Paralegals Provide Invaluable Guidance To Self-Reps
A string of cases before the Human Rights Tribunal that led to a man being deemed a “vexatious litigant” should serve as a warning to those who choose not to seek legal advice, says Ottawa paralegal Amri Murray.
Without a legal background, experience and knowledge, you risk being classified as a vexatious litigant, which for the Human Rights Tribunal essentially means you can no longer apply to that tribunal without their approval, says Murray, principal of AJ Murray Legal Services.
In the case, the tribunal determined the man had, without merit, filed numerous applications alleging reprisal.
For example, many people don’t realize a “request for reconsideration” is not the same as an appeal. She is working on such a case for a client involving the Workplace Safety and Insurance Appeals Tribunal (WSIAT).
There is a misinterpretation that a request for reconsideration is a chance to re-argue their case,” Murray tells AdvocateDaily.com. “But one of the key opportunities this process provides is being able to bring forward evidence the tribunal may not have previously heard, through no fault of the applicant.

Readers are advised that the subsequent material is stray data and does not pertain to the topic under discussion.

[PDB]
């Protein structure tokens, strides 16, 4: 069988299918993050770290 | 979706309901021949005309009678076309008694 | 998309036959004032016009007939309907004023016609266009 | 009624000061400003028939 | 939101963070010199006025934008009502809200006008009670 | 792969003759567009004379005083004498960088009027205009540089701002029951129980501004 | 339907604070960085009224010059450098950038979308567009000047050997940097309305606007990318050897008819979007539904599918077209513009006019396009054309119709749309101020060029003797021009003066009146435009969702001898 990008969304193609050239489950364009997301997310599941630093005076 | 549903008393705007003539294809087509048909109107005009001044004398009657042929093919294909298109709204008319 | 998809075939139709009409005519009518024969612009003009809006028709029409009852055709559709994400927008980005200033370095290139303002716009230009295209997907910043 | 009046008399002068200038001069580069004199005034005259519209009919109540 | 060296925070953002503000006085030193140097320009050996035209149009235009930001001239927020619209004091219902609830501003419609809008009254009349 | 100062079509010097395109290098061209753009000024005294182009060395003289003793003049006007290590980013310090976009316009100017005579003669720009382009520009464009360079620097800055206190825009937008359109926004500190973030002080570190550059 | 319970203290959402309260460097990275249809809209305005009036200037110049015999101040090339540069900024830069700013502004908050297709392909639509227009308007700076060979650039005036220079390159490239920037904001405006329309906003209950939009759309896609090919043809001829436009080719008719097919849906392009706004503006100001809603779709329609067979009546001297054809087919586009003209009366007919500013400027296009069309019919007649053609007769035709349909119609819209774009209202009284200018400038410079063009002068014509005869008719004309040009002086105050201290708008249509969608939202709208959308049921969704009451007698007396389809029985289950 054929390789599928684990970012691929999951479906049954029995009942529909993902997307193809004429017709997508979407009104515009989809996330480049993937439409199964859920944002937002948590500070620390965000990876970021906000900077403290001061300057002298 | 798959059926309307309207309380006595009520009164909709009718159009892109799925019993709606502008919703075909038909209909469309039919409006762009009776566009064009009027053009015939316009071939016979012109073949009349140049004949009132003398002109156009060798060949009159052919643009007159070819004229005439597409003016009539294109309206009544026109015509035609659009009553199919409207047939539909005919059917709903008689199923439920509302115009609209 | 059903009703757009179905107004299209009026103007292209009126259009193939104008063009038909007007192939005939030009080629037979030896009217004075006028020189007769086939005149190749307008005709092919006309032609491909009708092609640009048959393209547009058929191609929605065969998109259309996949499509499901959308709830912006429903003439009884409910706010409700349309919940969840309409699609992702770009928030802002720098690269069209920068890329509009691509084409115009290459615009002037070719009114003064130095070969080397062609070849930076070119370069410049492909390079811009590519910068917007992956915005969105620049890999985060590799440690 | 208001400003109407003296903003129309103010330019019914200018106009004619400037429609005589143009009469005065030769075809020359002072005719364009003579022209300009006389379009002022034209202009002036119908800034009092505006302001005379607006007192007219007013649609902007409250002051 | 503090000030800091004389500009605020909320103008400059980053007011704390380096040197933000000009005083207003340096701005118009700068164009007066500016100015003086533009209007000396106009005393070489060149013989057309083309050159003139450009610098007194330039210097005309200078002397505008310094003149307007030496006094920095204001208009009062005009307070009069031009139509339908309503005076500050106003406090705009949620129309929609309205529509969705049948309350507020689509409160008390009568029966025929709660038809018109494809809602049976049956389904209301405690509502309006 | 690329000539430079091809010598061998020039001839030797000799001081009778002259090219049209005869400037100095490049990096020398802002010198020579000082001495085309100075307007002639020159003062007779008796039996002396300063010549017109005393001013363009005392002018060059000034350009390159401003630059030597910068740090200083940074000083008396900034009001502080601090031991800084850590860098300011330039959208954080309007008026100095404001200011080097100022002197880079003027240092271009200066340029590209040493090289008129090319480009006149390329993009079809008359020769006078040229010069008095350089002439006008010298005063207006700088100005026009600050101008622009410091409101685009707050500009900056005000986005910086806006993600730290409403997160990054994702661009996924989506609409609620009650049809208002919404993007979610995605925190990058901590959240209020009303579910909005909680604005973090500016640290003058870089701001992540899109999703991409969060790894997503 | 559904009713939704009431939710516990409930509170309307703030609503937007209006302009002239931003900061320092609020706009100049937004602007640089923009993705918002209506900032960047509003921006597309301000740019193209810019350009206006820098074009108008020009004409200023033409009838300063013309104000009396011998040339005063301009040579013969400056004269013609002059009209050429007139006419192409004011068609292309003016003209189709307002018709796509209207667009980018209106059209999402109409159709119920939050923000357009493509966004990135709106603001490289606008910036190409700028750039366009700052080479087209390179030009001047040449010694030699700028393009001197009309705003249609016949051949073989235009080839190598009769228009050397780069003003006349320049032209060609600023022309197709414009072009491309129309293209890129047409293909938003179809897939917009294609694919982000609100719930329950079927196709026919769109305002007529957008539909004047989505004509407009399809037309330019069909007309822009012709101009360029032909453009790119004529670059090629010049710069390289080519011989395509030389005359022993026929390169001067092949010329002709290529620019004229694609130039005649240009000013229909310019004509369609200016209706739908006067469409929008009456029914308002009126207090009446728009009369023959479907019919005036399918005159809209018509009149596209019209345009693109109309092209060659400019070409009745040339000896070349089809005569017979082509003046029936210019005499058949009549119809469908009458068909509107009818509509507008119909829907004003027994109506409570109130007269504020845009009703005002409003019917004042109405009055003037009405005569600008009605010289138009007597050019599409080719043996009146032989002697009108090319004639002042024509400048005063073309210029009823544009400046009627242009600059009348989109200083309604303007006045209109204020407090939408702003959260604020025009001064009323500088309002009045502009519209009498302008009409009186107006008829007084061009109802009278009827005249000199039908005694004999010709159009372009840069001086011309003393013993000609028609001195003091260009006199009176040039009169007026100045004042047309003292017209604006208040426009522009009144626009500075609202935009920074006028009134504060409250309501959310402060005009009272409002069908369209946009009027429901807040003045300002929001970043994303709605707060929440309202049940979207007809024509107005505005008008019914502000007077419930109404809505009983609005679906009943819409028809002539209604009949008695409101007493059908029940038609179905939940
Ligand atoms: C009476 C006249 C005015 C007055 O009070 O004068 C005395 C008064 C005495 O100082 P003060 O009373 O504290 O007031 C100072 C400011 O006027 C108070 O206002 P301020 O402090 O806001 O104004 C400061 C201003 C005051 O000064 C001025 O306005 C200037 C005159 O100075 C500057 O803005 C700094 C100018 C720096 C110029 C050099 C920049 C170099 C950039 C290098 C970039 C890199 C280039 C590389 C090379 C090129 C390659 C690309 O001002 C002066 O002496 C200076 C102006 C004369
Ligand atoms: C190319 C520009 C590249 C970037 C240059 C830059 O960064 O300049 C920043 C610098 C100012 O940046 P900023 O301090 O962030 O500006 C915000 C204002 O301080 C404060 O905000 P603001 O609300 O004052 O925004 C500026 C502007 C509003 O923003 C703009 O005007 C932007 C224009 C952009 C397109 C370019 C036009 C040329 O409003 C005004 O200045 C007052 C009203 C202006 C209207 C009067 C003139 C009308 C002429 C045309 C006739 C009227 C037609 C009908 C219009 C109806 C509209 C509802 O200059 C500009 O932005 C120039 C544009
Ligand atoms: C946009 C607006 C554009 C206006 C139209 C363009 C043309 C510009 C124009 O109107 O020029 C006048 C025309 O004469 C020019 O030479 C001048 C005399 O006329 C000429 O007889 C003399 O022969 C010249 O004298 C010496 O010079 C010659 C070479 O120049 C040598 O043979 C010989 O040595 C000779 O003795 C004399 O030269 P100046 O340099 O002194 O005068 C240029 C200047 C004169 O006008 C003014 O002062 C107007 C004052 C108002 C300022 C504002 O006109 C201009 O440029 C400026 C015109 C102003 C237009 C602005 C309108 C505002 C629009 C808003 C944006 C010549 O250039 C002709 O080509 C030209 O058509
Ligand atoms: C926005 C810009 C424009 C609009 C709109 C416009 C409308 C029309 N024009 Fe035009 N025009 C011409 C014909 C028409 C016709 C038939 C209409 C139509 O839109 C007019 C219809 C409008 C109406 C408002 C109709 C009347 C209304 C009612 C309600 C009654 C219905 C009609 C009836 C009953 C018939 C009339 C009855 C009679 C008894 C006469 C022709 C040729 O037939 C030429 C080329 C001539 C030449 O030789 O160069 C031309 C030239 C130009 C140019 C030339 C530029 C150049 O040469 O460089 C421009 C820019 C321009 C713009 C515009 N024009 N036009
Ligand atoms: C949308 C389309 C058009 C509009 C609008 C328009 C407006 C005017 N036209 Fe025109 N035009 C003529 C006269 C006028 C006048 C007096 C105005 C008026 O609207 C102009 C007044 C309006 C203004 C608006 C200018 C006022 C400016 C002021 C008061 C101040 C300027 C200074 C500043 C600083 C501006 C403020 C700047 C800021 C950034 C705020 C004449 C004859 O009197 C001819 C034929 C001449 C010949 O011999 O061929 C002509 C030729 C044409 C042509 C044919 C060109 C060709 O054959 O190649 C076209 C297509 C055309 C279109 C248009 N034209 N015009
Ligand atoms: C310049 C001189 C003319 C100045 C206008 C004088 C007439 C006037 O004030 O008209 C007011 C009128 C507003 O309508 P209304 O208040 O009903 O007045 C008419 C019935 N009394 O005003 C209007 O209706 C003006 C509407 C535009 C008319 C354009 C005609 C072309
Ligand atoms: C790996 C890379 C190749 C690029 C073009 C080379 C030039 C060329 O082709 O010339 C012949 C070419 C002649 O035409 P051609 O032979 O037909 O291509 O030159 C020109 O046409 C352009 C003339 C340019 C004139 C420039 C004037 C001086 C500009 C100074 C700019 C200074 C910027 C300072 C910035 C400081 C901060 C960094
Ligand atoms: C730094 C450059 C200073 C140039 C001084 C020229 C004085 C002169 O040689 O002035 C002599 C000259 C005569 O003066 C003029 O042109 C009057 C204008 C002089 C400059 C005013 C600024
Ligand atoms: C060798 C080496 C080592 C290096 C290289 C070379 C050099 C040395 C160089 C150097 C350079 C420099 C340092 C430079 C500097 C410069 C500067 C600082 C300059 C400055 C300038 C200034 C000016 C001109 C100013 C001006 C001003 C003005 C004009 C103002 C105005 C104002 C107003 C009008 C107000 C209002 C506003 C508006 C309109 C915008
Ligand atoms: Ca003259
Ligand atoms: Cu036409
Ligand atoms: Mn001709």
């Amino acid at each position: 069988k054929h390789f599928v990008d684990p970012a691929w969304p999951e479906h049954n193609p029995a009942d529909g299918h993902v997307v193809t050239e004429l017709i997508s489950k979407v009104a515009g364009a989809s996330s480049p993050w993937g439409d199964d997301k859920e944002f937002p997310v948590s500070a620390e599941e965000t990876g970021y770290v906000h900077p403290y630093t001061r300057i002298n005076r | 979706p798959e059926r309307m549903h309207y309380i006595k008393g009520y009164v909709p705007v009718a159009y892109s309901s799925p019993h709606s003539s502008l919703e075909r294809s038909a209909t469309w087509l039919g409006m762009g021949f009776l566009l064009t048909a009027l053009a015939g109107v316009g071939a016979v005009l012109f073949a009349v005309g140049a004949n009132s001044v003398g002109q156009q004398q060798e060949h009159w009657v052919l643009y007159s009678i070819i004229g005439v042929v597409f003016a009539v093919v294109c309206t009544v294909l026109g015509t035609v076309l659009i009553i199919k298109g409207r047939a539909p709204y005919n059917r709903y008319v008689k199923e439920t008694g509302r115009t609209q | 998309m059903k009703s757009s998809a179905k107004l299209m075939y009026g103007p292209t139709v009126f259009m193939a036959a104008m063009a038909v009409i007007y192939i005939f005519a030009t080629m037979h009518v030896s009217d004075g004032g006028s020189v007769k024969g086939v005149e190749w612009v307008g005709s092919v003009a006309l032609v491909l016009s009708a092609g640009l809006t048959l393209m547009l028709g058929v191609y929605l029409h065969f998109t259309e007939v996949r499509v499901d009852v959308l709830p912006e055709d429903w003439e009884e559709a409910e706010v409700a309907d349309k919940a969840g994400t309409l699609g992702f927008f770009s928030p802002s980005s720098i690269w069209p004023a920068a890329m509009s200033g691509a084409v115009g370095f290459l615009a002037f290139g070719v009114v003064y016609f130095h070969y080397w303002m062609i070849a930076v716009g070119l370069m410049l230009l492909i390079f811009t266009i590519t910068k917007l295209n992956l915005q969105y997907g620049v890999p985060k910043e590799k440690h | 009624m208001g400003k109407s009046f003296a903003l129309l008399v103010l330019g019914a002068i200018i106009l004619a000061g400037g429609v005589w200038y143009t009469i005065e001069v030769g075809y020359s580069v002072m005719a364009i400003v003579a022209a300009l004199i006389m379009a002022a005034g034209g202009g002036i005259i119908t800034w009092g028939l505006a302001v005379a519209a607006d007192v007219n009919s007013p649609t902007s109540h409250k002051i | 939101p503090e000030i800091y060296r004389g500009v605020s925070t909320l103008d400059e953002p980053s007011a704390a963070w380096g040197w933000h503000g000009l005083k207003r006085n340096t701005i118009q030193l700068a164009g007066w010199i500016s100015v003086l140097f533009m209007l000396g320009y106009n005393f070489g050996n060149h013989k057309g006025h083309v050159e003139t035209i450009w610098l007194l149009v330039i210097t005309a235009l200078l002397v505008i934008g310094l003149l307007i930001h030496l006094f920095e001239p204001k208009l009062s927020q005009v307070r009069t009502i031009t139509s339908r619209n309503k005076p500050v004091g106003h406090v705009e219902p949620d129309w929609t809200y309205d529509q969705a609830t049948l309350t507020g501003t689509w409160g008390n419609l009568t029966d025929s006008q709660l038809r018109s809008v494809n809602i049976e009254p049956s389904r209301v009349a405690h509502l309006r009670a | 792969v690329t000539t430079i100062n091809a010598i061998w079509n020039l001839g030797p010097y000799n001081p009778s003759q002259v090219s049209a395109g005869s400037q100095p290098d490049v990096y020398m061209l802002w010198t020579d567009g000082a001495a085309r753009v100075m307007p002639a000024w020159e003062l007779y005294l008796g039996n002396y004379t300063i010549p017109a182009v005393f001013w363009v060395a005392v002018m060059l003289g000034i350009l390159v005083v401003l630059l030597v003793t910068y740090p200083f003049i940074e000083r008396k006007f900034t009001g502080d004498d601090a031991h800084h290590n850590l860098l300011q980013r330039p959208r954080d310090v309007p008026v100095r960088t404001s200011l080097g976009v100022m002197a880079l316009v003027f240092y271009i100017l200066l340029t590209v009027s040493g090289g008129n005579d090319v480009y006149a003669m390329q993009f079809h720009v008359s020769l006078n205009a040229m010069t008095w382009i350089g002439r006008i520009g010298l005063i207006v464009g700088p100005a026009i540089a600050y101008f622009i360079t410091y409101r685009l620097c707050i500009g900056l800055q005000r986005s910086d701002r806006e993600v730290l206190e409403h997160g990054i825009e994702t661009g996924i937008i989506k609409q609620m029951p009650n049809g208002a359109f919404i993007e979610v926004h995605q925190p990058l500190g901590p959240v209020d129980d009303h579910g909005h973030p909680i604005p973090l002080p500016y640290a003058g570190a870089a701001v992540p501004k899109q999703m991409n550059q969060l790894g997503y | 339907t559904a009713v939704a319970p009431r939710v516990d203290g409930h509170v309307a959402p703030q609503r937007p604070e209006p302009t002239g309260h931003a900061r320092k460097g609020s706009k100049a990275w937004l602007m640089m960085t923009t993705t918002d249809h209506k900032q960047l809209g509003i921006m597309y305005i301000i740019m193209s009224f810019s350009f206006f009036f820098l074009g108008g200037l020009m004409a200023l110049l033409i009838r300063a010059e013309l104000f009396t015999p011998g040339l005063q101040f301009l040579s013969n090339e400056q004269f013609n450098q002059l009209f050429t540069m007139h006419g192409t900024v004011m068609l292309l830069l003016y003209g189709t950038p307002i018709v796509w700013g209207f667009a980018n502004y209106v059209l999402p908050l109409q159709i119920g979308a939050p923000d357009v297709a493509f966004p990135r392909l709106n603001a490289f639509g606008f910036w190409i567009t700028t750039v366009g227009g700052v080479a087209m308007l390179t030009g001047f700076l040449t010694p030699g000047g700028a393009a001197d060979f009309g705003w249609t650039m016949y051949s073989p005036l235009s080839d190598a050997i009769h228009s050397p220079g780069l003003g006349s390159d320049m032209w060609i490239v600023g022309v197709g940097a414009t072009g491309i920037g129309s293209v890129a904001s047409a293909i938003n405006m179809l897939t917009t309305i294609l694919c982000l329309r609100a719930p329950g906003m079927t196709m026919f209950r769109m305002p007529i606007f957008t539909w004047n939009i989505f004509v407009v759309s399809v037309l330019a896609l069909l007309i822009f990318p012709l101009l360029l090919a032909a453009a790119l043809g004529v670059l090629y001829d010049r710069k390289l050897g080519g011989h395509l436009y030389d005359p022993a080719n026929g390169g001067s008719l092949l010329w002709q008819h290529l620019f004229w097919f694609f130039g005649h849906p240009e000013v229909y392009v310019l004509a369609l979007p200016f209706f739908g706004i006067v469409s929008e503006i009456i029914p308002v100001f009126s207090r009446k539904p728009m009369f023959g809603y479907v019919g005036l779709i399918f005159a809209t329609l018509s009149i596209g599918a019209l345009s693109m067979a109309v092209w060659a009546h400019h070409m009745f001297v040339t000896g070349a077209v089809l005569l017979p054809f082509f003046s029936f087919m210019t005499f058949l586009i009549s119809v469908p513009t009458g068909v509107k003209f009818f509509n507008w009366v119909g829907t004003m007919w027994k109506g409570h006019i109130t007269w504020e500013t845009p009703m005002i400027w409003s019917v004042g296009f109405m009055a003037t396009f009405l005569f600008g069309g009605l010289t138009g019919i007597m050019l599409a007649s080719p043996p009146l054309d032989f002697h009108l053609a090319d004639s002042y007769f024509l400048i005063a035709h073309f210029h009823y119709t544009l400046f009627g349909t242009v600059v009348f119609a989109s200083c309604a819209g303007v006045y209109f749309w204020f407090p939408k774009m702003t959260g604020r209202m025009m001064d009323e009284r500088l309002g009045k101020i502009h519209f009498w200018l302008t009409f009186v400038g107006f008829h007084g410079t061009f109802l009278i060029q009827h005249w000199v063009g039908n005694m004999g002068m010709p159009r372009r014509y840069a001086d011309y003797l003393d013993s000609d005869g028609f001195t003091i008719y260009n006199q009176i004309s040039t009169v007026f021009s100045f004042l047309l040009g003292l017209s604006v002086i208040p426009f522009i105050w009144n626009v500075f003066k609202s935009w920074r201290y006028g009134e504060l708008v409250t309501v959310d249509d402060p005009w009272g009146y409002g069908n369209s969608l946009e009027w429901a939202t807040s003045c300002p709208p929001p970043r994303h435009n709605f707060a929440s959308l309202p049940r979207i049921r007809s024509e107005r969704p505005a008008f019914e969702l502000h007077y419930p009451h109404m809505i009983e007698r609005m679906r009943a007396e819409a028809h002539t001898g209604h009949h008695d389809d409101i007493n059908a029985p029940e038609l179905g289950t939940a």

It’s important to seek proper legal representation because litigants may otherwise clog the legal system with meritless claims — potentially wasting public funds, she says. People are tempted to represent themselves before tribunals , Murray says. “It’s a common trend because of all the information available online.”
The prospect of not receiving high damage awards also comes into play for applicants when they are deciding whether to retain legal advice, she says.
An assessment has to be made — is it worth it?” Murray says. “At the end of the day, without hiring a professional, you stand to lose your entire case, and possibly be labelled a vexatious litigant.
She says many people don’t realize a paralegal is an affordable alternative for representation before tribunals, including the Human Rights Tribunal, WSIB or Statutory Accident Benefits claims.
The advantage, Murray says, is the ability for your legal representative to separate emotions from the case to be argued.
It can be difficult — when you’re going through a problem, and you’re emotional and upset — for you to zone in on the arguments and the evidence you need to point to ,” she says. “We’re human beings. If you’re hurt because you’ve gone through something leading to a legal process, it’s going to be tough.
Someone with a trained eye can make sure the correct procedures are followed, Murray says.
Without help, you risk the main issue being sidelined, and suddenly you’re caught up in procedural matters — and the whole basis of your application may not even be considered because other factors have come into play.